Utah Liquidated Damages Law

Utah courts have provided very clear guidance for the use of liquidated damages clauses. You may find in other jurisdictions or states, however, that such a clause is disfavored or possibly void as a penalty. Not so in Utah.

The Utah Supreme Court held as recently as 2012 in Commercial Real Estate Inv., LC v. Comcast of Utah II, 285 P.3d 1193, 2012 UT 49, that “liquidated damages clauses should be reviewed in the same manner as other contractual provisions” and not as a penalty. The only limitation on such a clause is the same limitation on any agreement: “A party may challenge the enforceability of a liquidated damages clause only by pursuing one of the general contractual remedies, such as mistake, fraud, duress, or unconscionability.”
Utah courts will not save you or the other party to your contract from a bad deal: “Persons dealing at arm’s length are entitled to contract on their own terms without the intervention of the courts for the purpose of relieving one side or the other from the effects of a bad bargain.”
“It is not our prerogative to step in and renegotiate the contract of the parties.”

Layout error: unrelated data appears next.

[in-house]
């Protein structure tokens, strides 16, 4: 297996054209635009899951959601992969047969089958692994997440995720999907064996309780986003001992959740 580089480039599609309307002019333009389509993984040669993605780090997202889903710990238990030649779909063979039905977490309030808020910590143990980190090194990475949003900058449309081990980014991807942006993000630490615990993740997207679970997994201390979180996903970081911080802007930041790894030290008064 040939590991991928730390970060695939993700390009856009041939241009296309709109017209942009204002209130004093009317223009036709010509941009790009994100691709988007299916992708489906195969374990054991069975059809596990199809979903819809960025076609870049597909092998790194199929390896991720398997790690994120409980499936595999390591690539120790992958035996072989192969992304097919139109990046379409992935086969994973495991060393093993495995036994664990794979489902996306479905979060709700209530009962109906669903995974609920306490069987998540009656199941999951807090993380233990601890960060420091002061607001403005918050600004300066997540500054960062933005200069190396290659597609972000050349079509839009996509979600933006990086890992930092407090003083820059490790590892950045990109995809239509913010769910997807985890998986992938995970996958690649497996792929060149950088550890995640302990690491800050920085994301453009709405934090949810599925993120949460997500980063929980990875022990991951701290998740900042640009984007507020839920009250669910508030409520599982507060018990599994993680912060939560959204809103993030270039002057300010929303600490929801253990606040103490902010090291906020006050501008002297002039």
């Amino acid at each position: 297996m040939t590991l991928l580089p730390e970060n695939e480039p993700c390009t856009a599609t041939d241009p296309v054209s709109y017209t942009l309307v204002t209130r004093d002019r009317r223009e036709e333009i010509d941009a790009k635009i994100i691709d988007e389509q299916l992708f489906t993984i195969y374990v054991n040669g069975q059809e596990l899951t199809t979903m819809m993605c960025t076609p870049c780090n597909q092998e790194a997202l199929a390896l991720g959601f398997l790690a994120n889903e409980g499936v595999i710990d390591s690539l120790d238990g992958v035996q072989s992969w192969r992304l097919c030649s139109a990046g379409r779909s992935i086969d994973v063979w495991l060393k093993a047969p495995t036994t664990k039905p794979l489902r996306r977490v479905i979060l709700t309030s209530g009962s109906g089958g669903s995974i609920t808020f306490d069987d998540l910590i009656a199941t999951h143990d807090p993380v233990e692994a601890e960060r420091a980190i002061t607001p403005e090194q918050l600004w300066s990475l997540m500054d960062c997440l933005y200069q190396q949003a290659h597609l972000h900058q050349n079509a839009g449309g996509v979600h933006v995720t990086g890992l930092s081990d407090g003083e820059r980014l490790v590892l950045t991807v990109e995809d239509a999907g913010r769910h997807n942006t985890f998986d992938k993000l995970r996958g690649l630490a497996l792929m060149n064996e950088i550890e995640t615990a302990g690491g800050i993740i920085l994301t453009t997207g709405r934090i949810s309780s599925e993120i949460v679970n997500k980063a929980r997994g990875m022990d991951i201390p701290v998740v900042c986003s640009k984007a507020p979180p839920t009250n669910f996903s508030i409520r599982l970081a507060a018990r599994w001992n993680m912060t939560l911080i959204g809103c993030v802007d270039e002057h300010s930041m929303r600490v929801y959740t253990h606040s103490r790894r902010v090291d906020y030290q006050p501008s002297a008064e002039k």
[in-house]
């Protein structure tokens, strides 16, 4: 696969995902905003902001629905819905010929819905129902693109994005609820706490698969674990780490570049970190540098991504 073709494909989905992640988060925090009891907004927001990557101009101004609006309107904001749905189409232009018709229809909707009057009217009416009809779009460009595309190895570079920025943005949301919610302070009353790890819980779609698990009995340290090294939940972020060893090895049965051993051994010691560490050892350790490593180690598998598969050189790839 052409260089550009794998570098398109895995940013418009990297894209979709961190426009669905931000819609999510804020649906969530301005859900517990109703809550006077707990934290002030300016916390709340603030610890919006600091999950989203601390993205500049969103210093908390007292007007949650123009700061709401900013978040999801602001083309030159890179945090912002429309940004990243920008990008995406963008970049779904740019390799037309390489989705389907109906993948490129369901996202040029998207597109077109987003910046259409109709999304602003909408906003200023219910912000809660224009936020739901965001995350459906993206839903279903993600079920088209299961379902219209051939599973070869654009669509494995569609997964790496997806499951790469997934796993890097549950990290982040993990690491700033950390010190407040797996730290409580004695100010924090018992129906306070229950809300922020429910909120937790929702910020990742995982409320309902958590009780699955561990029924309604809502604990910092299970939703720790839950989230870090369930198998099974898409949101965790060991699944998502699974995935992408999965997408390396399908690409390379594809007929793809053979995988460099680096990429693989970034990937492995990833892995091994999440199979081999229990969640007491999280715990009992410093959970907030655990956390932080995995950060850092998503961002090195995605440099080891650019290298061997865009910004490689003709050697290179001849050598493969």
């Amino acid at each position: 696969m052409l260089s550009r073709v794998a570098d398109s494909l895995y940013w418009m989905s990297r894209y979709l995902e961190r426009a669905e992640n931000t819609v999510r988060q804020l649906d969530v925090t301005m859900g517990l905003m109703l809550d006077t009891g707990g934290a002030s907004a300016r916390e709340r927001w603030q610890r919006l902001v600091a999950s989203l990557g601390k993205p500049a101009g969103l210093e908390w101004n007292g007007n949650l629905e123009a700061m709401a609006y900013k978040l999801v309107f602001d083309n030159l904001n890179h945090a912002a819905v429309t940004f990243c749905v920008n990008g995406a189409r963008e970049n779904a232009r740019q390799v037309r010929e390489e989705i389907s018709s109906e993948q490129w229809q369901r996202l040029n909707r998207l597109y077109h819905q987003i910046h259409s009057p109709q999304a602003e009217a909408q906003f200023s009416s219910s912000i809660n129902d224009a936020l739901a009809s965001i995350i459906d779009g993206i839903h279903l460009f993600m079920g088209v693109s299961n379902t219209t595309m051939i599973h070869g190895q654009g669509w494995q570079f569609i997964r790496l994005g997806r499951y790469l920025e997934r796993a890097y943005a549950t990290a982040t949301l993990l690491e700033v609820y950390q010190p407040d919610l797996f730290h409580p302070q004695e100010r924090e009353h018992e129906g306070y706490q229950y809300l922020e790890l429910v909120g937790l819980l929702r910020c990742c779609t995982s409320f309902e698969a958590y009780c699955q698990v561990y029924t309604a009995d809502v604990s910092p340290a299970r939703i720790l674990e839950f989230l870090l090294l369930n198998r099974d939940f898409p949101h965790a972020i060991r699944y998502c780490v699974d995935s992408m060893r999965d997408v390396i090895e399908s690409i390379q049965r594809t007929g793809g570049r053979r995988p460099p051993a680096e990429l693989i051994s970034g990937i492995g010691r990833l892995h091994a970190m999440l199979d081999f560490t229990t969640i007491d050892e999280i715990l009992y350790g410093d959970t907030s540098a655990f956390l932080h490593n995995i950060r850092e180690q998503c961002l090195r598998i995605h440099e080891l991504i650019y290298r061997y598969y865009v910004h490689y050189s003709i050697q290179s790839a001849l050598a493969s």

The Comcast court found that courts “should invalidate liquidated damages clauses ‘only with great reluctance and when the facts clearly demonstrate that it would be unconscionable to decree enforcement of the terms of the contract.'”
Avoiding the Unconscionability Defense
In order to avoid a claim of unconscionability, make sure your contract terms are not substantively unconscionable. Utah’s model jury instruction on this issue is helpful:

Substantive unconscionability focuses on the terms of the contract. It requires you to examine the relative fairness of the contract at the time it was entered into. Even if a contract is unreasonable or more advantageous to one party, the contract, without more, is not unconscionable. Rather, in order to find that the contract [or contract terms] is substantively unconscionable, you must find that [name of party] proved the following by clear and convincing evidence:

(1) That the contract terms are so one-sided as to oppress or surprise an innocent party, or

(2) That the contract terms result in an overall imbalance in the parties’ obligations and rights that is inconsistent with accepted customs and business practices at the time and place the contract was made.